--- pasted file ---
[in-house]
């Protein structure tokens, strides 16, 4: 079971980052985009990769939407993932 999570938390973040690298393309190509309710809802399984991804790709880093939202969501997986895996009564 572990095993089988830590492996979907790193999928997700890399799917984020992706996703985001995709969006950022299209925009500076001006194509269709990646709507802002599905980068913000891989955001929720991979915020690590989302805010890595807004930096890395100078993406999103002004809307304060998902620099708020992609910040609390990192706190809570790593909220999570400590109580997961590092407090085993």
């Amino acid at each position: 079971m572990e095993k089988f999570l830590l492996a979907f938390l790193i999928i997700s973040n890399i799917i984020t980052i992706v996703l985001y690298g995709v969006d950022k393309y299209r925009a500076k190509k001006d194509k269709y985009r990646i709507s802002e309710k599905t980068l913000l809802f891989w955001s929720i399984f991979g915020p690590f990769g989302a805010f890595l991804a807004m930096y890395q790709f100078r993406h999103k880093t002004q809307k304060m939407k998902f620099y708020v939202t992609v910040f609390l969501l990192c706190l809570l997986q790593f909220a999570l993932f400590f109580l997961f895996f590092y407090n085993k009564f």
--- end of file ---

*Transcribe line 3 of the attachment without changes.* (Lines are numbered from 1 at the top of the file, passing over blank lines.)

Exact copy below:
């Amino acid at each position: 079971m572990e095993k089988f999570l830590l492996a979907f938390l790193i999928i997700s973040n890399i799917i984020t980052i992706v996703l985001y690298g995709v969006d950022k393309y299209r925009a500076k190509k001006d194509k269709y985009r990646i709507s802002e309710k599905t980068l913000l809802f891989w955001s929720i399984f991979g915020p690590f990769g989302a805010f890595l991804a807004m930096y890395q790709f100078r993406h999103k880093t002004q809307k304060m939407k998902f620099y708020v939202t992609v910040f609390l969501l990192c706190l809570l997986q790593f909220a999570l993932f400590f109580l997961f895996f590092y407090n085993k009564f």